Thousands of people took to the streets in the United States on Saturday to push for action on the devastating gun violence plaguing the country, where Republican politicians have repeatedly blocked efforts to enact stricter firearms laws.
Protesters of all ages streamed onto the National Mall in Washington, where activists placed more than 45,000 white vases holding flowers -- one for each person killed by a firearm in the United States in 2020.
"Protect People Not Guns," said one sign held by a protester near the Washington Monument. "Fear Has No Place In Schools," read another.
Two horrific shootings last month -- one at a Texas elementary school that killed 19 children and two teachers, and another at a New York supermarket that left 10 Black people dead -- helped spur the rallies, organized by March For Our Lives.
The student-led organization, founded by survivors of a shooting at a high school in Parkland, Florida, held a rally that drew hundreds of thousands of people to the nation's capital in March 2018.
Four years later, the demonstration was marked by frustration at the lack of progress.
"Enough is enough" rang out repeatedly from the podium, with speakers including Parkland survivor X Gonzalez and Martin Luther King Jr's granddaughter Yolanda King.
"We are here to demand justice," said Garnell Whitfield, whose 86-year-old mother was killed in the racially motivated supermarket shooting in Buffalo, New York on May 14.
"We are here to stand with those who are bold enough to demand sensible gun legislation."
- Widespread outrage, little change -
The problem of gun violence in the United States -- which has killed more than 19,300 people so far this year, according to the Gun Violence Archive -- goes far beyond high-profile mass killings, with more than half of those deaths due to suicide.
Outside of Washington, hundreds of other demonstrations were planned around the country Saturday, including in Parkland, where protesters carried signs with messages such as "Am I Next?"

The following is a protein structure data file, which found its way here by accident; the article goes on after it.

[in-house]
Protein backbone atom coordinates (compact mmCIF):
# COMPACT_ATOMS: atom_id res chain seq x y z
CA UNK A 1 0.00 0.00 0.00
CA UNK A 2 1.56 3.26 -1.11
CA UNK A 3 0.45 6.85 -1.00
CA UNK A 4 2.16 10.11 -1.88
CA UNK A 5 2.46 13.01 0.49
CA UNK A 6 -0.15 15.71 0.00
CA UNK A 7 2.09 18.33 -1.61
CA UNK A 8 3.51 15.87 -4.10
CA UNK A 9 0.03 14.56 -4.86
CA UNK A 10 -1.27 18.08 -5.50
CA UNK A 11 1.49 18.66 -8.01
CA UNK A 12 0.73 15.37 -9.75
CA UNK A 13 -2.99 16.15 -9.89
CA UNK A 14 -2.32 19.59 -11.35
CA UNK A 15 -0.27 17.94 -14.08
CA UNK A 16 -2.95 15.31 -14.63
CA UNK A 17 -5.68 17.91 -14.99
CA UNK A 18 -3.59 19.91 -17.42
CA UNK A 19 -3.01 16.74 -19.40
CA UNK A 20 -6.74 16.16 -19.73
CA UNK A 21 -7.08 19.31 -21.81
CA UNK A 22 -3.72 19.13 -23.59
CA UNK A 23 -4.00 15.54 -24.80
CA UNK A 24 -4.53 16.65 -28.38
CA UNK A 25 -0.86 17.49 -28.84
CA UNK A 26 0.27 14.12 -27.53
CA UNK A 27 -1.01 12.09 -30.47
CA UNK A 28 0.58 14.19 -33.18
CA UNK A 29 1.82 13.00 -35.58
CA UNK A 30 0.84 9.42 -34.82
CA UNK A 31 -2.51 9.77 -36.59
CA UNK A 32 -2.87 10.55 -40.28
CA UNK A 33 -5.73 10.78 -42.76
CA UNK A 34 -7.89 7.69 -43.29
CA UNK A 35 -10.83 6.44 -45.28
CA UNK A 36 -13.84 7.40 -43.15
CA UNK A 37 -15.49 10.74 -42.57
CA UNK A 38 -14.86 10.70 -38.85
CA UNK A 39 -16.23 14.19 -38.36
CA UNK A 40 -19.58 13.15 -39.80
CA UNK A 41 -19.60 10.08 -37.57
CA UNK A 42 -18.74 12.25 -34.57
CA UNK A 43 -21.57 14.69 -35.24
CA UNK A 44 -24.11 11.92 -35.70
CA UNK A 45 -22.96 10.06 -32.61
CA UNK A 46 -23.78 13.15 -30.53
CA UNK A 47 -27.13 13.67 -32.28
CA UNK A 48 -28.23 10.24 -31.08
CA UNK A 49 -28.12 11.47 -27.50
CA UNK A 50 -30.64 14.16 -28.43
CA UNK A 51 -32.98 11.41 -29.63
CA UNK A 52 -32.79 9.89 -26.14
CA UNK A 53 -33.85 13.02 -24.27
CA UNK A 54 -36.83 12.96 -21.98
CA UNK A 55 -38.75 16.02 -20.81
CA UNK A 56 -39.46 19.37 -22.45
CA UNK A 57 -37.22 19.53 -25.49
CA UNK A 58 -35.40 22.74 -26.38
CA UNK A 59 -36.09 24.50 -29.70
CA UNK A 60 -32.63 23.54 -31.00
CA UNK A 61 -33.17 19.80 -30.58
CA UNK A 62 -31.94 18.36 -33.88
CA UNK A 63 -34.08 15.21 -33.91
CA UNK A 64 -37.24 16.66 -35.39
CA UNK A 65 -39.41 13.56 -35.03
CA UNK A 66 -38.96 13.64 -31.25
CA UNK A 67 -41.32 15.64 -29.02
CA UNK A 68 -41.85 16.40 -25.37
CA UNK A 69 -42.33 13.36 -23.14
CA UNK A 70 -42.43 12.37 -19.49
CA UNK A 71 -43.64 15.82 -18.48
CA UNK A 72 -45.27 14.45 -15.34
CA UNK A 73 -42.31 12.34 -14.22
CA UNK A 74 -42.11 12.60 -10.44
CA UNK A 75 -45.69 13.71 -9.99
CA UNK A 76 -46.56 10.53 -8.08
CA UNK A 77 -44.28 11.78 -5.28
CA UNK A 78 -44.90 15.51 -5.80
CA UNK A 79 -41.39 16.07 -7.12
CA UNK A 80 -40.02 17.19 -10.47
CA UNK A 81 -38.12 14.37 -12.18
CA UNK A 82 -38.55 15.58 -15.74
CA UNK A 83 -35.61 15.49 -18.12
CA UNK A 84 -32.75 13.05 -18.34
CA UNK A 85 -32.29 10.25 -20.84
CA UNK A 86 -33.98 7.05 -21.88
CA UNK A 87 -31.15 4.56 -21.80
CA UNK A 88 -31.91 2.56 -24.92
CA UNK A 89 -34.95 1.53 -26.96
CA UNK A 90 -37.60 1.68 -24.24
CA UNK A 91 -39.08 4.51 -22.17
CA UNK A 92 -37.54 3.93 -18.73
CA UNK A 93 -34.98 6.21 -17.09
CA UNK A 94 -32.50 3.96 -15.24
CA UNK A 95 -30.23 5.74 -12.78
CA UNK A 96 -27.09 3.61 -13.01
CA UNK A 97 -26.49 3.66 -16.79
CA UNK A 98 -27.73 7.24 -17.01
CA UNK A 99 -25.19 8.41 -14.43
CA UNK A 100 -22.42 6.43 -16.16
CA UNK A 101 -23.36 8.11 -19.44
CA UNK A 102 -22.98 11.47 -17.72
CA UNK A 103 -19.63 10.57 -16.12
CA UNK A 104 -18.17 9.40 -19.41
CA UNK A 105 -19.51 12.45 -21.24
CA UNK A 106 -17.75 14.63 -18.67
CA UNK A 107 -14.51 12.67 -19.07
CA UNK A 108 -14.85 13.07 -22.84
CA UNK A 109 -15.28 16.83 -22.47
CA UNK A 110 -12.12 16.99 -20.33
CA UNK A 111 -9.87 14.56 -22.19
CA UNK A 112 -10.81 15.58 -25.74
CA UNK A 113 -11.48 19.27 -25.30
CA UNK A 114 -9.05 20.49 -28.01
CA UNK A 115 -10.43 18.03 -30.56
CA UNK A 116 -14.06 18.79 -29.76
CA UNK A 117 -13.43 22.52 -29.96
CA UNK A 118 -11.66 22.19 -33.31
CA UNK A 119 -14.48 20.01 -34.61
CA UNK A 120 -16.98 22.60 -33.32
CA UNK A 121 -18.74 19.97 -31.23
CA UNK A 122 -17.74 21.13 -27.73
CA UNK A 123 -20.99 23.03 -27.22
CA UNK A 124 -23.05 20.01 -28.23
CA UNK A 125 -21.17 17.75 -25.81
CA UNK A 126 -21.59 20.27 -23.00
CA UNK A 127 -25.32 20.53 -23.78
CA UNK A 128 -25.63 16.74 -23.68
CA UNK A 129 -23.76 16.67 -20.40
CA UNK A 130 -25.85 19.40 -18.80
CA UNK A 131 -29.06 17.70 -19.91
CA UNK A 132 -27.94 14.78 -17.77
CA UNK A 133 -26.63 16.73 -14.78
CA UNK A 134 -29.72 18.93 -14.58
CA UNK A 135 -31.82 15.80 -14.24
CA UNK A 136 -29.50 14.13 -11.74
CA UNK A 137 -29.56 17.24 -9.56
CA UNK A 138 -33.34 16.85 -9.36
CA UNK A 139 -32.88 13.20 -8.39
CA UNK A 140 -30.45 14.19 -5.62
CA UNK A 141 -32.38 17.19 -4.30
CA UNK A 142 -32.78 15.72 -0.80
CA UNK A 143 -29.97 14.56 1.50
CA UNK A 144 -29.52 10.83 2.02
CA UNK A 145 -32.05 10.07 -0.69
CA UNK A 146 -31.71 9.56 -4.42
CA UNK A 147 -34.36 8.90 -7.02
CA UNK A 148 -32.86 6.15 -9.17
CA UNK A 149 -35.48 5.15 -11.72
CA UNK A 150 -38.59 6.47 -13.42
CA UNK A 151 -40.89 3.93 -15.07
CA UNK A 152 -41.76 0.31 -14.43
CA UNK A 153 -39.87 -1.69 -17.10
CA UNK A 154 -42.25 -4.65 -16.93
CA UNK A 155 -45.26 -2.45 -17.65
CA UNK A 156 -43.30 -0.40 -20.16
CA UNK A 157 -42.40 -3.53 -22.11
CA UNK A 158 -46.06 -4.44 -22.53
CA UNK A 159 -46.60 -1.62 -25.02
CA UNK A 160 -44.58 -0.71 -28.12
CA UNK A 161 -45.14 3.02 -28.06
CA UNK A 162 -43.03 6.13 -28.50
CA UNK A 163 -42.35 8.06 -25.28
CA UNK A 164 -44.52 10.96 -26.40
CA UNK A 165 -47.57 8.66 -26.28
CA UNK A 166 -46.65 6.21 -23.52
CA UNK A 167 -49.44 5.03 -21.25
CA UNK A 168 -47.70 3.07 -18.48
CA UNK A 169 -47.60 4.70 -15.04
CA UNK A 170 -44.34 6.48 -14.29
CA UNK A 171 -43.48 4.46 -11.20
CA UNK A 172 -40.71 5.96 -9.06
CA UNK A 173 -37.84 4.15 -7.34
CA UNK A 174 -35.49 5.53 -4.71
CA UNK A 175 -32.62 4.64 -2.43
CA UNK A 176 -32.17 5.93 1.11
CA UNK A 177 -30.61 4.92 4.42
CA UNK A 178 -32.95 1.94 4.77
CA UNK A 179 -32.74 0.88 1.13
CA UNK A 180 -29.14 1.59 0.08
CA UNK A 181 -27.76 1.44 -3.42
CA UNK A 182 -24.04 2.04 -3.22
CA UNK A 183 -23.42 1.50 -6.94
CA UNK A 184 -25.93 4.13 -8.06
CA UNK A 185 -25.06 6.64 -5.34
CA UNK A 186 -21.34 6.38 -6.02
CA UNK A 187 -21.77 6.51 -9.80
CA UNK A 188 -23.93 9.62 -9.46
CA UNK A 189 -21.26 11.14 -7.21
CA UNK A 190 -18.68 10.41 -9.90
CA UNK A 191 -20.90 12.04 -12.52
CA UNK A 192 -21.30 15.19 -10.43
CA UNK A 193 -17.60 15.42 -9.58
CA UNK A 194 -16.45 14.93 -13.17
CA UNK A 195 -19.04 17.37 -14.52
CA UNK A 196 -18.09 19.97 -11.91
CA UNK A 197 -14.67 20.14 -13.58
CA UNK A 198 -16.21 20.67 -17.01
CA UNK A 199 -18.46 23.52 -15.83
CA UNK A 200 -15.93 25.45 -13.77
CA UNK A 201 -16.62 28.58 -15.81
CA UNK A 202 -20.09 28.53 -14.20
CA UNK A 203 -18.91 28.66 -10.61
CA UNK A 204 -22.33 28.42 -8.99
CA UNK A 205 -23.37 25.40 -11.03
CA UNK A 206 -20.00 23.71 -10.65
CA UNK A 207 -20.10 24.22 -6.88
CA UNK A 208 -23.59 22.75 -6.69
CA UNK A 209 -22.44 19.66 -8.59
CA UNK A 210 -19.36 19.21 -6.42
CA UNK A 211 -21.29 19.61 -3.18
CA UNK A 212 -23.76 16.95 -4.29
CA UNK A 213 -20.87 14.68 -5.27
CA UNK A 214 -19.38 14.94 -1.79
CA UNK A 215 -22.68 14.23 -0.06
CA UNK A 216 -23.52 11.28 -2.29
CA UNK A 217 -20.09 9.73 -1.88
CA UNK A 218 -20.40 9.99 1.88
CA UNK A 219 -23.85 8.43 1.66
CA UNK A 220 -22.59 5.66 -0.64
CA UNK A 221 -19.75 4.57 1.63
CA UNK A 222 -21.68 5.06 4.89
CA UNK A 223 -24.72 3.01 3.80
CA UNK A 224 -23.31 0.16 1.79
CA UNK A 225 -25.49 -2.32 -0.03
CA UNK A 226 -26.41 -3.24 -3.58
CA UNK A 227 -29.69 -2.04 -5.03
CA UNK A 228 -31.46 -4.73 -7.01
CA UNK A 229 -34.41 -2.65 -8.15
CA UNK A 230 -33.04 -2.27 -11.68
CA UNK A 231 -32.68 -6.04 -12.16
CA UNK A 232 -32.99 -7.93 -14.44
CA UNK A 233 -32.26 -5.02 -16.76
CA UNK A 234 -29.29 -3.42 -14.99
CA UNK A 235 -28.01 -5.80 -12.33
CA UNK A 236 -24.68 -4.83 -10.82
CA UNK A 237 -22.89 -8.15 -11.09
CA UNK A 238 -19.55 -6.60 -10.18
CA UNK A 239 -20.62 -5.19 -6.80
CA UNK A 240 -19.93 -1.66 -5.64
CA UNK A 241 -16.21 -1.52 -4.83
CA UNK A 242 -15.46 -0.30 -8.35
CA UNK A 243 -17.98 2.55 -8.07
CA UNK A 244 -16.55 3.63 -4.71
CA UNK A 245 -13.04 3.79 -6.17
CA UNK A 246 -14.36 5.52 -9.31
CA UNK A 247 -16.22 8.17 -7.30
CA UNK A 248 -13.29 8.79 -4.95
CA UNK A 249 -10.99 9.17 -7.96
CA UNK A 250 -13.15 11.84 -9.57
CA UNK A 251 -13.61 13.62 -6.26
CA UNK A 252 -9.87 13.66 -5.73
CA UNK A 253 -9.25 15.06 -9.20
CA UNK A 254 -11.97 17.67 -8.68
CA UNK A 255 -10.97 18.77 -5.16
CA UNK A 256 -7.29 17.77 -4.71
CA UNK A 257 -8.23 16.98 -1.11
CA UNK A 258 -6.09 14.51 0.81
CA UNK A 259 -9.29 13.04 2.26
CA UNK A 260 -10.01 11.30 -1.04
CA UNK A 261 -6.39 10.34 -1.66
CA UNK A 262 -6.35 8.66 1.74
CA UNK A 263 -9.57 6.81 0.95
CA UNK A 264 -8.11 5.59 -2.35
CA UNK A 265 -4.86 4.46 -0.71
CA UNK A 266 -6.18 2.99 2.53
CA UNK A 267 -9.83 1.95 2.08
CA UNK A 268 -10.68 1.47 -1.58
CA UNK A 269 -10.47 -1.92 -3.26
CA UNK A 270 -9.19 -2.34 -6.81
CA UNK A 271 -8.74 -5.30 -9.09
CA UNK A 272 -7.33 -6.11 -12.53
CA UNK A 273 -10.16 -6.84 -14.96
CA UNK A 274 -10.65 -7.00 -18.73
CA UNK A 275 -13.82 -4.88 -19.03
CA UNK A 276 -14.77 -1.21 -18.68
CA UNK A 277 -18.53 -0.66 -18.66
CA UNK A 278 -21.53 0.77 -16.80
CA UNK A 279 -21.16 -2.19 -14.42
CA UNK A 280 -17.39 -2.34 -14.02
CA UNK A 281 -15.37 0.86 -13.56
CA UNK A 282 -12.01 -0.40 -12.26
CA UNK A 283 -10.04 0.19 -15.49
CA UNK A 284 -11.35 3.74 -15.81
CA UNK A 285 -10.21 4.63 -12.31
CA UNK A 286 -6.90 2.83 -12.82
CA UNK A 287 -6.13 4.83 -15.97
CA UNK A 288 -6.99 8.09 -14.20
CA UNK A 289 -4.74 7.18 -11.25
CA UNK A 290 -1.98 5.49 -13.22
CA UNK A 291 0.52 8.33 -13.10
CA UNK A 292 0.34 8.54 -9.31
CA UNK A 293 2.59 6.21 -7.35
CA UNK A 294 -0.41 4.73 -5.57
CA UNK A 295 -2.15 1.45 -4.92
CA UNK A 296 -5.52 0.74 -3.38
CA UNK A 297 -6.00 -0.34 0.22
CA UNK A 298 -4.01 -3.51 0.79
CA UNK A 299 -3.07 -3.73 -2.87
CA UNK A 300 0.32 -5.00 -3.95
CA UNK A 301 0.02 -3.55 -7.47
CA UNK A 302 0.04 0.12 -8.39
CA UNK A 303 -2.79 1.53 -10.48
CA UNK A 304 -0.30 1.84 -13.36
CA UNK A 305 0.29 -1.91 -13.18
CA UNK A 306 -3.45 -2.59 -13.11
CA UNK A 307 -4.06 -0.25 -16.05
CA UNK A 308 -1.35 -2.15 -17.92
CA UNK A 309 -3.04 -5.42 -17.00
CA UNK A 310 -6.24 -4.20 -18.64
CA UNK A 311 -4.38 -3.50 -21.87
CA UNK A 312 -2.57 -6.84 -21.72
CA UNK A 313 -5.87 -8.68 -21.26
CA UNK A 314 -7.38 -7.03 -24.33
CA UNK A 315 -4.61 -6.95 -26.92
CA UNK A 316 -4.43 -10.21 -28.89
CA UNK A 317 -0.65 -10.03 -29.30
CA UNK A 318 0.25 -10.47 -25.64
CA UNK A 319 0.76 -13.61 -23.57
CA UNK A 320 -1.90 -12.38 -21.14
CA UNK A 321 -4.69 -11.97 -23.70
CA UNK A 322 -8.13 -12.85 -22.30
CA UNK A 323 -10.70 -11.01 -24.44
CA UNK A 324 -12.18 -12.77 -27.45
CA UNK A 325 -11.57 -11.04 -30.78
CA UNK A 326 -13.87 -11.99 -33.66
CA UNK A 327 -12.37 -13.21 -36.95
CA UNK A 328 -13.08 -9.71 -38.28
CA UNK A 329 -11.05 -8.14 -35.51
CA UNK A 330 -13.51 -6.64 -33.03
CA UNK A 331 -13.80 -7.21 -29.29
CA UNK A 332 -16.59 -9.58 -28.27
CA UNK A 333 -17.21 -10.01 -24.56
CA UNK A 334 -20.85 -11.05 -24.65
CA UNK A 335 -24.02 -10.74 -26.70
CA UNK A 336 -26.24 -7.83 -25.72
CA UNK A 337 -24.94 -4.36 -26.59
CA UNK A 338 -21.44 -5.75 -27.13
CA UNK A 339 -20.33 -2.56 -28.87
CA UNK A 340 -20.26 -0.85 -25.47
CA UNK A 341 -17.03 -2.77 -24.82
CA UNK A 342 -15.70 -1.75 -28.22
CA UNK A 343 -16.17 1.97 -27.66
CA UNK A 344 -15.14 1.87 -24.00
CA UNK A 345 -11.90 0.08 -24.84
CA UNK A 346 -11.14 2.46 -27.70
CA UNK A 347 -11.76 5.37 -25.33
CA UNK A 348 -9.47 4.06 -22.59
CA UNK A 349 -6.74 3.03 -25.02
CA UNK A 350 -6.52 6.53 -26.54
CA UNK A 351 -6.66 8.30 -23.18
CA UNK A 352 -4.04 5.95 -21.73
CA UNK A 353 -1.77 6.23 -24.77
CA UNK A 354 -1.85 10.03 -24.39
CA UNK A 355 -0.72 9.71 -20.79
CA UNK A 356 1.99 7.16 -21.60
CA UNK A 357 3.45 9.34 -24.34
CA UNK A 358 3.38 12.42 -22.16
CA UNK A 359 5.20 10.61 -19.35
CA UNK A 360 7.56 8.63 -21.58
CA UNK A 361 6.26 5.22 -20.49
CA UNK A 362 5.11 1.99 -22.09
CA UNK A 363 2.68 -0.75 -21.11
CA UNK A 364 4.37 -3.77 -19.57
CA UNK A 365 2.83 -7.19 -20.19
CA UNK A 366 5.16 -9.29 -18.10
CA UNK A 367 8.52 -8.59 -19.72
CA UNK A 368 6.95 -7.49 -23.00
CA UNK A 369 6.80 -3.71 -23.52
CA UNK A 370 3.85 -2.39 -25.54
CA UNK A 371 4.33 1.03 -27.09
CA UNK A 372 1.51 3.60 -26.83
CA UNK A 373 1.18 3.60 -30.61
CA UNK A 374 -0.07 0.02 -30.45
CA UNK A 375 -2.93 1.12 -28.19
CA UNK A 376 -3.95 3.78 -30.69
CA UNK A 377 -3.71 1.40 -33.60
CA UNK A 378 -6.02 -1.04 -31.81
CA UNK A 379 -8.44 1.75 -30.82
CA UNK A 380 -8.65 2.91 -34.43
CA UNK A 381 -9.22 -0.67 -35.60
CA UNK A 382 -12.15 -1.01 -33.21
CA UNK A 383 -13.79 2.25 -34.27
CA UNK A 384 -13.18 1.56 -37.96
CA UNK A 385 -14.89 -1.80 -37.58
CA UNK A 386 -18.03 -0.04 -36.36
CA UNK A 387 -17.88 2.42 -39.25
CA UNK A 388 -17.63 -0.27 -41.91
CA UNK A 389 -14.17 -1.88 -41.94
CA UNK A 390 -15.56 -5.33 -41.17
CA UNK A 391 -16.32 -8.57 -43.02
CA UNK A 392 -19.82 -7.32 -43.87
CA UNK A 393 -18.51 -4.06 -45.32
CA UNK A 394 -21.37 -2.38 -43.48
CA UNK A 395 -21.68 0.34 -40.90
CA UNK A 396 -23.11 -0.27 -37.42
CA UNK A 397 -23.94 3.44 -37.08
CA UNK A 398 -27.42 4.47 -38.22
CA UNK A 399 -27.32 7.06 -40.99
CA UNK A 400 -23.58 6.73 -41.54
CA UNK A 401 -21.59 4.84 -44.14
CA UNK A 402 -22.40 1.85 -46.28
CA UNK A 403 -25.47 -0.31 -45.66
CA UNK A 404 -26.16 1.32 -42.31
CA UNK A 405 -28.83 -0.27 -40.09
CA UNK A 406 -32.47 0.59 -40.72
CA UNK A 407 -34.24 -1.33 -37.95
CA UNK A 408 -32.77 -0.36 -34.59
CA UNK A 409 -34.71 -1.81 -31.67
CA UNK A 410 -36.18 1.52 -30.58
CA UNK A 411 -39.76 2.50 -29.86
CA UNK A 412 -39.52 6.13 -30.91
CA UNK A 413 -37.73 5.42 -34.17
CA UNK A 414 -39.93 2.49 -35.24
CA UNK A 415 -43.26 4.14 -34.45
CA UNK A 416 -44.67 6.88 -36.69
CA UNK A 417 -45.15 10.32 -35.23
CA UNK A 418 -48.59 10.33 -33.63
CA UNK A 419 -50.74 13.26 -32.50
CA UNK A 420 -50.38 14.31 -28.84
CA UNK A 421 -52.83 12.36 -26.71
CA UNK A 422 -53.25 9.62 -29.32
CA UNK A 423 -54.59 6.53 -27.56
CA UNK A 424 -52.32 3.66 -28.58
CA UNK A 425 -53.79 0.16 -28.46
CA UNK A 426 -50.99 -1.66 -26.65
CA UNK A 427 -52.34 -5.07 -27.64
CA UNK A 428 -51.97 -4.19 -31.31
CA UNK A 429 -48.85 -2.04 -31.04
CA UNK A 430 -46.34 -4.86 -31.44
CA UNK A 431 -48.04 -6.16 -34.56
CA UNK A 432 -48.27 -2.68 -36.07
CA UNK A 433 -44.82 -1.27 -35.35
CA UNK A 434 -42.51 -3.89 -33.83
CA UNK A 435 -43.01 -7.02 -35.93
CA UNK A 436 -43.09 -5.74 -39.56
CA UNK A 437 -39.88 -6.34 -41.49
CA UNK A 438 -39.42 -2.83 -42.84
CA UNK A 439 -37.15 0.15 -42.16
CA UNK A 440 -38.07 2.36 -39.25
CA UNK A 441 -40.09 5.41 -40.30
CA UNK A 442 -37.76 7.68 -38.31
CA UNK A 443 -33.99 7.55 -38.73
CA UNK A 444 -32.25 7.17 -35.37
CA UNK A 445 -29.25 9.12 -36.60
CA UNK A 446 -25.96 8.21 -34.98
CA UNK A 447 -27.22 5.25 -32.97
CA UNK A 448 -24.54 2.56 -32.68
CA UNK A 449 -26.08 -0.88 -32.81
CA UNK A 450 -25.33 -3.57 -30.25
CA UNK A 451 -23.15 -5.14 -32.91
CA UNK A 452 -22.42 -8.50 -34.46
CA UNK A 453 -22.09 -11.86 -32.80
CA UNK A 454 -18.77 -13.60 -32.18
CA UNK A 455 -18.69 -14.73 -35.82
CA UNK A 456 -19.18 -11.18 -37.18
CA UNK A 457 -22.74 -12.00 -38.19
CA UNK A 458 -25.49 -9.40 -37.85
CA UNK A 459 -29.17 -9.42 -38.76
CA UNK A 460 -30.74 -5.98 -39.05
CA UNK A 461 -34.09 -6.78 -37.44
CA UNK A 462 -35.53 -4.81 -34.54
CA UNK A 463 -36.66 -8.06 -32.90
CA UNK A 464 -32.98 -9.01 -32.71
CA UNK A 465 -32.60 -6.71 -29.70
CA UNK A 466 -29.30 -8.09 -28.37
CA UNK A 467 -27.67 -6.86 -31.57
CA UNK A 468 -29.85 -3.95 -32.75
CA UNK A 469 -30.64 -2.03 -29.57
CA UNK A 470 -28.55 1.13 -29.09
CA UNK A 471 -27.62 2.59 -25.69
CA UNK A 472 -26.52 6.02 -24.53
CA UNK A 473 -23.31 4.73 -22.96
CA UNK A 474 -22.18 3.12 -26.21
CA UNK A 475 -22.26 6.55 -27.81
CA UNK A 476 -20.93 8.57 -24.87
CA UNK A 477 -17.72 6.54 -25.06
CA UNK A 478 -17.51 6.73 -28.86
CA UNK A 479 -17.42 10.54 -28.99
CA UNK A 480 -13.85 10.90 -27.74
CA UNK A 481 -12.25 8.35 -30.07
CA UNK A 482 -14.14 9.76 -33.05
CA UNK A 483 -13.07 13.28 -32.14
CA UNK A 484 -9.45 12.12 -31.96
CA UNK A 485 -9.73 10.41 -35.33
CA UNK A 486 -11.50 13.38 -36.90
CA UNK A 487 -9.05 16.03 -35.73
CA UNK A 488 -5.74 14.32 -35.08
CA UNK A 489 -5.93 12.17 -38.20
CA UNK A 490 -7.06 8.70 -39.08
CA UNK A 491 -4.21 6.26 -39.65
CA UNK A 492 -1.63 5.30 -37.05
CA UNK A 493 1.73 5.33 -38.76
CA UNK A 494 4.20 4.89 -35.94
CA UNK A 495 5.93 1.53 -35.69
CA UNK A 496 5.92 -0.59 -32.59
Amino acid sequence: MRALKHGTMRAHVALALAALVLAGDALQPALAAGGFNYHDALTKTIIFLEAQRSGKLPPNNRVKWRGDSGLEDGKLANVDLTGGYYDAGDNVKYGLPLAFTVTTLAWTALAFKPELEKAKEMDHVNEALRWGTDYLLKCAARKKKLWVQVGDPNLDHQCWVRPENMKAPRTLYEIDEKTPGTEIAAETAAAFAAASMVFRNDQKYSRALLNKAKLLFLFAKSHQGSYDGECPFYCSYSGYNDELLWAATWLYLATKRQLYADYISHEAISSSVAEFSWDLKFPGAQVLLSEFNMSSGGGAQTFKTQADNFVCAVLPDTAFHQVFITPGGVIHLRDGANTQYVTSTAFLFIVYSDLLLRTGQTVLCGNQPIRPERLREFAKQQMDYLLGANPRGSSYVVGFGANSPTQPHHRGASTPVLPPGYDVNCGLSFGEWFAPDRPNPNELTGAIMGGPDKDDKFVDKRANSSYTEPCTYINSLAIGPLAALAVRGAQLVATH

Thousands also turned out in New York City. In Brooklyn, white crosses were erected for the children killed in Uvalde and portraits of those killed in Buffalo fastened to shopping carts.
Ease of access to firearms, and mental health problems that can lead to them being used in attacks, have both been in the spotlight in the wake of the May 24 shooting at Robb Elementary School in Uvalde, Texas.
The massacre was carried out by a gunman who bought two assault rifles shortly after turning 18.
Gun control advocates are calling for tighter restrictions or an outright ban on such rifles. But opponents have sought to cast mass shootings as primarily a mental health issue, not a weapons problem.
Gerald Mendes, a physical education teacher in Texas who joined the rally in New York said he supports the US constitutional right to bear arms, but that "as far as AR-15s and weapons of war, we regular citizens don't need those."
The majority of Americans support tighter gun laws, but opposition from many Republican lawmakers has long been a hurdle to major changes.
"The will of the American people is being subverted by a minority," said Cynthia Martins, a 63-year-old resident of the US capital, referring to the Republican Party.
"There's a reason that we're still in this situation," she said.
- 'Fear that we live with everyday' -
Some lawmakers are trying to pass gun regulations.
The Democrat-controlled House of Representatives passed a broad package of proposals this week that included raising the purchasing age for most semi-automatic rifles from 18 to 21 -- but the party does not have the requisite 60 votes to advance it in the Senate.
A cross-party group of senators has also been working on a narrow collection of controls that could develop into the first serious attempt at gun regulation reform in decades.
But it does not include an assault weapons ban or universal background checks, meaning it will fall short of the expectations of President Joe Biden.
Faith Barrett, a teacher who traveled to the rally with her daughter, also a teacher, voiced the frustration shared by many on the Mall.
"We're still back in the same place," the 47-year-old said, voicing only "tentative" hope change would come.
Both she and her daughter have plans in place in case of a shooting at their school.
"Most teachers look at every single classroom they go into and think, where am I going to put my kids if something happens," Barrett said.
The spectre of gun violence also hung over the rally, where police and security forces had a heavy presence.
A moment of silence for the Uvalde victims was shaken by a brief panic when a disturbance near the stage sent people sprinting away in terror.
While the crowd quickly calmed and the man creating the disturbance was detained, with Park Police telling local media no weapons were found, some were left in shock and tears.
Fred Guttenberg, the father of a Parkland victim, took to the podium to ease the crowd.
"Unfortunately somebody decided to show up and put the fear that we live with everyday to life."